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A Functional Approach to Tracking Data

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A Functional Approach to Tracking Data

There's a lot to learn from functional programming when it comes to data. See the pros and cons of using singletons, mutable lists, and the return type to track warnings.

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Companies across all industries are increasingly adopting cloud technologies. Naturally, many Visio users move to Lucidchart as they step into a more modern, collaborative, and integrated diagramming environment. To help make their transition as smooth as possible, users can import existing Visio documents into Lucidchart.

We’re constantly collecting feedback on how well this import is working so we can focus our efforts on the most common problems. Converting Visio documents into Lucidchart documents requires a veritable maze of objects, methods, and recursive function calls, and altogether the process is pretty complex. Our original version of this conversion code was written without the ability to track how faithful our imports are. When we decided to add code to track import fidelity, we realized that import fidelity data is often produced deep inside the complex call tree. We needed a way to reliably transmit data from deep inside a complex call tree back to the top, preferably in a way that wouldn’t introduce a lot of extra bugs or be a serious maintenance nightmare.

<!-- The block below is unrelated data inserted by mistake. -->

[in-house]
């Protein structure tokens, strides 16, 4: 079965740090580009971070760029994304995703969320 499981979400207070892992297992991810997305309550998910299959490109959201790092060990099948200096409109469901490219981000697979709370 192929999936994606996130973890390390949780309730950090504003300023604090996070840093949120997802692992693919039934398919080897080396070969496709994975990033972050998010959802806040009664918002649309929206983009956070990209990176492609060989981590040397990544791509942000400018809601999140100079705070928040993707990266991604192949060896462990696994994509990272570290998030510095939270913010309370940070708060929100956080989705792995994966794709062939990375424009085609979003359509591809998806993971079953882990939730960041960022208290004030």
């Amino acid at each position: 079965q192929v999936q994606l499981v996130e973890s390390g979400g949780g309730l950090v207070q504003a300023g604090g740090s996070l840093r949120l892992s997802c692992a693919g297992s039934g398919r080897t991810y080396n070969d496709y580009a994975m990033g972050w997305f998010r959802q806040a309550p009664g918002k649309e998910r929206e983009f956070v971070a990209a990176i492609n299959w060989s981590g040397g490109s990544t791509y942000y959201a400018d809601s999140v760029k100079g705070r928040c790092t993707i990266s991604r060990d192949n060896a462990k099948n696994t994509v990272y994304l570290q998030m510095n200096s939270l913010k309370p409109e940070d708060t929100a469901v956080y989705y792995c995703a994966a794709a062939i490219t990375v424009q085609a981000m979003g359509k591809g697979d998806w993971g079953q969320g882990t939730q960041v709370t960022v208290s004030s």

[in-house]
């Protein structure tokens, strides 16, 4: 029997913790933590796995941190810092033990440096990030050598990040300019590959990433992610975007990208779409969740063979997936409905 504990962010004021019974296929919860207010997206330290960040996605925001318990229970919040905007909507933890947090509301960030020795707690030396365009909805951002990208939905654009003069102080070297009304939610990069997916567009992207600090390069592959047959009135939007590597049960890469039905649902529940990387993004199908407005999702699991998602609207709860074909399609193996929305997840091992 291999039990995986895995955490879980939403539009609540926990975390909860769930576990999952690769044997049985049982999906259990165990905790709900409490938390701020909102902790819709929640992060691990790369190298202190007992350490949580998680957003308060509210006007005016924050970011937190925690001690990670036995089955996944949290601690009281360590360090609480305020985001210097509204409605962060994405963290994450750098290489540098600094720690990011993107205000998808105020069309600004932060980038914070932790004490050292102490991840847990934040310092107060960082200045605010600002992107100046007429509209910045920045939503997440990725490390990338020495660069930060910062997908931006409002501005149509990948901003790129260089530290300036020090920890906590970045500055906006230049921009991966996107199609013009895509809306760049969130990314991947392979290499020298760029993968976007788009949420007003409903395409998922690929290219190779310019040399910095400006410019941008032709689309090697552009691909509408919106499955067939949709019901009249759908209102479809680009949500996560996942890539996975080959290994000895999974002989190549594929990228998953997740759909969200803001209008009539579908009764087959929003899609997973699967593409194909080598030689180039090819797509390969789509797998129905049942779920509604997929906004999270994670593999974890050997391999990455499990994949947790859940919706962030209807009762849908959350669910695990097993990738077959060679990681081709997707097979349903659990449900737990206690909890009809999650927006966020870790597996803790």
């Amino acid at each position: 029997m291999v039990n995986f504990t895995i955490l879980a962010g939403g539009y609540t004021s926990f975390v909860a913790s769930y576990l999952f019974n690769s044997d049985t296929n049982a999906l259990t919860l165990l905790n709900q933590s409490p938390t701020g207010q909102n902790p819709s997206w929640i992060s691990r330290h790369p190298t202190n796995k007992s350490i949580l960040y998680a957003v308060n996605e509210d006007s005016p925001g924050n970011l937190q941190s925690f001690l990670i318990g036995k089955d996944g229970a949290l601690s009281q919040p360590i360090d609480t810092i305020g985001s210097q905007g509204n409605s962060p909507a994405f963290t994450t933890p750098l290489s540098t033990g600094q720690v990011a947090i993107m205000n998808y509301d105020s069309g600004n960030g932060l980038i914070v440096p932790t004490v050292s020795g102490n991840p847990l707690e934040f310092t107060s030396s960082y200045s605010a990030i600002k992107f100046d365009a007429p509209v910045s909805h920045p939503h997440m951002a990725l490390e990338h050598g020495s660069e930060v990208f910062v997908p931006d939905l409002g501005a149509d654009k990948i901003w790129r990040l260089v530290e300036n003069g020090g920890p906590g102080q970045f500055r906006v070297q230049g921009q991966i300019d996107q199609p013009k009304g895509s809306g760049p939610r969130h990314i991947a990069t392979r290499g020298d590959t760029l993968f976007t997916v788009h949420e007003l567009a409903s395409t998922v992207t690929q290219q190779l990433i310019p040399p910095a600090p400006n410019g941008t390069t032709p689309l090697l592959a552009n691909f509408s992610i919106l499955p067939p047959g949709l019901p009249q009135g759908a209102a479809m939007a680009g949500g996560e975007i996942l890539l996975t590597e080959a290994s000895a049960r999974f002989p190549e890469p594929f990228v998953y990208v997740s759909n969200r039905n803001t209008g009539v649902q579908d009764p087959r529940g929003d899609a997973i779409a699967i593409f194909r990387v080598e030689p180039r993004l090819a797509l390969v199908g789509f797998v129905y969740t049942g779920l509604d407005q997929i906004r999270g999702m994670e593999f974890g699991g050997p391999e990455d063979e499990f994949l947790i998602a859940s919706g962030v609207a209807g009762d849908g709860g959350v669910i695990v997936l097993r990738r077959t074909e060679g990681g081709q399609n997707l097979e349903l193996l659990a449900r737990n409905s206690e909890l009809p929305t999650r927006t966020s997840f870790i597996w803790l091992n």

Typical call stack in our conversion code
A typical call stack in our Visio import code. The function that knows how and why our import wasn't perfect is buried 12 function calls below the last function, which had easy access to the database. Because some of the function calls along the way are recursive, it is very difficult to predict the call stack in advance, and yet somehow we must get both the results and all discovered warnings reliably from the bottom function to the top.

In this article, I’ll discuss three different ways I considered solving this problem, along with the pros and cons of each method. All of these methods use common programming constructs and all have serious downsides. Fortunately, by taking inspiration from purely functional programming, I found a way to fix one of the methods so that I felt comfortable using it in a production system. That fix will be the topic of the next article.